BACKGROUND: The prevalence of Type 2 diabetes is increasing worldwide; predictions suggest that the disease will reach epidemic proportions this century. This study aims to estimate the extent of the increase in prevalence of diagnosed Type 2 diabetes in British men between 1978 and 2005.
METHODS: A representative cohort of 7722 British men aged 40-59 years at entry in 1978-1980 were selected from general practices in 24 British towns. Seven sequential questionnaire surveys were carried out between 1978 and 2005, recording recall of a doctor diagnosis of diabetes at each time point. Logistic regression models with generalized estimating equations were fitted to provide age-adjusted estimates of the calendar year increases in odds of Type 2 diabetes, both overall and for consecutive periods, each of approximately 5 years.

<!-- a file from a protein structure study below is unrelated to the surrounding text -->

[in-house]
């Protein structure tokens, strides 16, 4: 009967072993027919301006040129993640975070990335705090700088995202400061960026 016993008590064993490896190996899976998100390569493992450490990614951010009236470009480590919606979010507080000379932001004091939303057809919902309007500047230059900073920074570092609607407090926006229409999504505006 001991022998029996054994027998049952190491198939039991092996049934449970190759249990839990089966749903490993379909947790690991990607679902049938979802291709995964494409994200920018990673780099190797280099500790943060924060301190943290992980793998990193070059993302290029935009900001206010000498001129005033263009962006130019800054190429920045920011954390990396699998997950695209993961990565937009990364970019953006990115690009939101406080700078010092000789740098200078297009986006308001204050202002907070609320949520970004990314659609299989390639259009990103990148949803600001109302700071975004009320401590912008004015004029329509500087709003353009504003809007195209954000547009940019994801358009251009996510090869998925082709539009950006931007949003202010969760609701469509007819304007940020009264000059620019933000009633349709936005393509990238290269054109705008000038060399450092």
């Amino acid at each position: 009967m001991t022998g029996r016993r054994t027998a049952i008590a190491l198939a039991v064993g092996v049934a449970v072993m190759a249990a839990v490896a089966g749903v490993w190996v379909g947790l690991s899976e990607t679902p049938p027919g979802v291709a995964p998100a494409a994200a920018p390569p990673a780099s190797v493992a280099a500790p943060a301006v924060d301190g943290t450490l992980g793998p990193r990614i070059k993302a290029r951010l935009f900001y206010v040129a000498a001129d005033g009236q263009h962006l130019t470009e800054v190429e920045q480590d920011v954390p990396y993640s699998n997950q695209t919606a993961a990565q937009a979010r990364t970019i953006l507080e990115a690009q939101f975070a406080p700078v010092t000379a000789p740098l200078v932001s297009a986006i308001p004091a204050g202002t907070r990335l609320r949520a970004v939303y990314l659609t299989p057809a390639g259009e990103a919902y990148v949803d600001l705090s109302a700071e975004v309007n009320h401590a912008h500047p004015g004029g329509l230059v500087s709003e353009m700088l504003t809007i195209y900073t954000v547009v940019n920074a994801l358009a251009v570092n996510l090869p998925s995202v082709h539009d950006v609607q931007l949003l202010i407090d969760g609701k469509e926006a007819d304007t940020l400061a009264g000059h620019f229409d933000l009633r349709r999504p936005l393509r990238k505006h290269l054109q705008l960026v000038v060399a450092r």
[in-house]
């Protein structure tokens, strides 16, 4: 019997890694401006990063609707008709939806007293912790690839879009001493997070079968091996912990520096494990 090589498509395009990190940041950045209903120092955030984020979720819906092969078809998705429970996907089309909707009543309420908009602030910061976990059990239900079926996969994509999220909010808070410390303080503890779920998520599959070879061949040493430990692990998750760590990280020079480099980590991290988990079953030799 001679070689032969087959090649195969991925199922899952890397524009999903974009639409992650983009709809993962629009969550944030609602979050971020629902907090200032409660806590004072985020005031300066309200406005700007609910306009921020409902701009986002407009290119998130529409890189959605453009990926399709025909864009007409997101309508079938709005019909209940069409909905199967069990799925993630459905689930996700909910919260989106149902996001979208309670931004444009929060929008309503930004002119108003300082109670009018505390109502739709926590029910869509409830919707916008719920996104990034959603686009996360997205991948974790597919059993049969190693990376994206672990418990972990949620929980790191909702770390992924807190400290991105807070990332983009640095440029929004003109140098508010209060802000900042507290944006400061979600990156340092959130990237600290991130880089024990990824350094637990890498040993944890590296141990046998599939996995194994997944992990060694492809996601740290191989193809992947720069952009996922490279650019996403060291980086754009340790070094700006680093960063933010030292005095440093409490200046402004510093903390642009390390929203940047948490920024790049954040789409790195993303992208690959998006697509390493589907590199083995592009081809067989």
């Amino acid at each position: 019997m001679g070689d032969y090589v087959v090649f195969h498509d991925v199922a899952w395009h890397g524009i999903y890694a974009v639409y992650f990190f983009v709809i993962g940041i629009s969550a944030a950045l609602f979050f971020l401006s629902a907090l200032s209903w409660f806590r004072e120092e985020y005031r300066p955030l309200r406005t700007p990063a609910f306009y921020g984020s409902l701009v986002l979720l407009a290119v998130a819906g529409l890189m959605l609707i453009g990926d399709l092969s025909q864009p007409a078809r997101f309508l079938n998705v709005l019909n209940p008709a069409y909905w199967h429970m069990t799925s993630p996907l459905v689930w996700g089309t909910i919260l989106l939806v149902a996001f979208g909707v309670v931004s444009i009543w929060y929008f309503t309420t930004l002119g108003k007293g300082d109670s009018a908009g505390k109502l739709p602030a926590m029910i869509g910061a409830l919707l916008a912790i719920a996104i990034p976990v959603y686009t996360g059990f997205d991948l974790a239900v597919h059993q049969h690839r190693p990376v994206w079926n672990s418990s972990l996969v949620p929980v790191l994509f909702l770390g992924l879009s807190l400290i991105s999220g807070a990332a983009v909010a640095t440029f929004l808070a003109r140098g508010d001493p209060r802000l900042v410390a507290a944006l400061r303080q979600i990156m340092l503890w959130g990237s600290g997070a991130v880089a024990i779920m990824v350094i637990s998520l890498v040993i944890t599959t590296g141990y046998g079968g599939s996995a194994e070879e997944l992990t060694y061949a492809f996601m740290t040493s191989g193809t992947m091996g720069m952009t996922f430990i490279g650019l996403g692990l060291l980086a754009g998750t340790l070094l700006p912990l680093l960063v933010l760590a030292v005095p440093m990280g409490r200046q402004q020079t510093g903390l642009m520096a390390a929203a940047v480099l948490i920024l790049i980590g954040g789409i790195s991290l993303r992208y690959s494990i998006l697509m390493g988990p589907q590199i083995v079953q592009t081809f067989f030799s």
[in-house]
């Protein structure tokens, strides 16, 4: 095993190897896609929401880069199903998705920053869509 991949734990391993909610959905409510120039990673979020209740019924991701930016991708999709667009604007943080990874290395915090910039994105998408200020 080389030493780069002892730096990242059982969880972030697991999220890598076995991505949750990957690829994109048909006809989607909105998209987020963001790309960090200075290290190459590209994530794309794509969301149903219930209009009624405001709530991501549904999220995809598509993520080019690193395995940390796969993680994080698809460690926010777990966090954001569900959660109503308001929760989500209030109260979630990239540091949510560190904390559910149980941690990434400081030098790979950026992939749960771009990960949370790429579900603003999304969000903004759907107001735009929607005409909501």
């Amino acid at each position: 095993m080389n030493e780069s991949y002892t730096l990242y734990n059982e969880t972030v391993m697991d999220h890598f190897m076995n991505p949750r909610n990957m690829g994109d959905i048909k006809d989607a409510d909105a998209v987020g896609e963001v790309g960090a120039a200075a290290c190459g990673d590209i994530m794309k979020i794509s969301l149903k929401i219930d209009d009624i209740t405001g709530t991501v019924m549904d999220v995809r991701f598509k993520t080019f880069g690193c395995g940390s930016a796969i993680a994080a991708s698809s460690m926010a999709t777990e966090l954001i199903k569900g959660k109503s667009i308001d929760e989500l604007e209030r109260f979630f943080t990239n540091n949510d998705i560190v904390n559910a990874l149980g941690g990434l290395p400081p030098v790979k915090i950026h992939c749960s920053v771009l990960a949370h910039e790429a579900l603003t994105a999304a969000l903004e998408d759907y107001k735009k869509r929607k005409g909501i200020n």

RESULTS: The crude prevalence of Type 2 diabetes increased from 1.2% in 1978-1980 to 12.1% in 2005. The age-adjusted average annual increase in Type 2 diabetes prevalence for the 27-year study period was 7.0% [95% confidence interval (CI) 5.4%, 8.6%]. However, the age-adjusted annual rate of increase increased over time, from 4.3% (95% CI 0.4%, 8.2%) between 1979 and 1984 to 11.8% (95% CI 8.4%, 15.4%) between 2003 and 2005; P (trend) = 0.01. The highest annual increases occurred in subjects with higher mean body mass index levels and in towns in Scotland.
CONCLUSIONS: The prevalence of Type 2 diabetes has risen substantially in Britain during the last three decades; the recent rate of increase has been almost three times greater than that in the early 1980s.
- Cohort Studies
- Diabetes Mellitus, Type 2
- Follow-Up Studies
- Great Britain
- Logistic Models
- Middle Aged
- Risk Factors
- Time Factors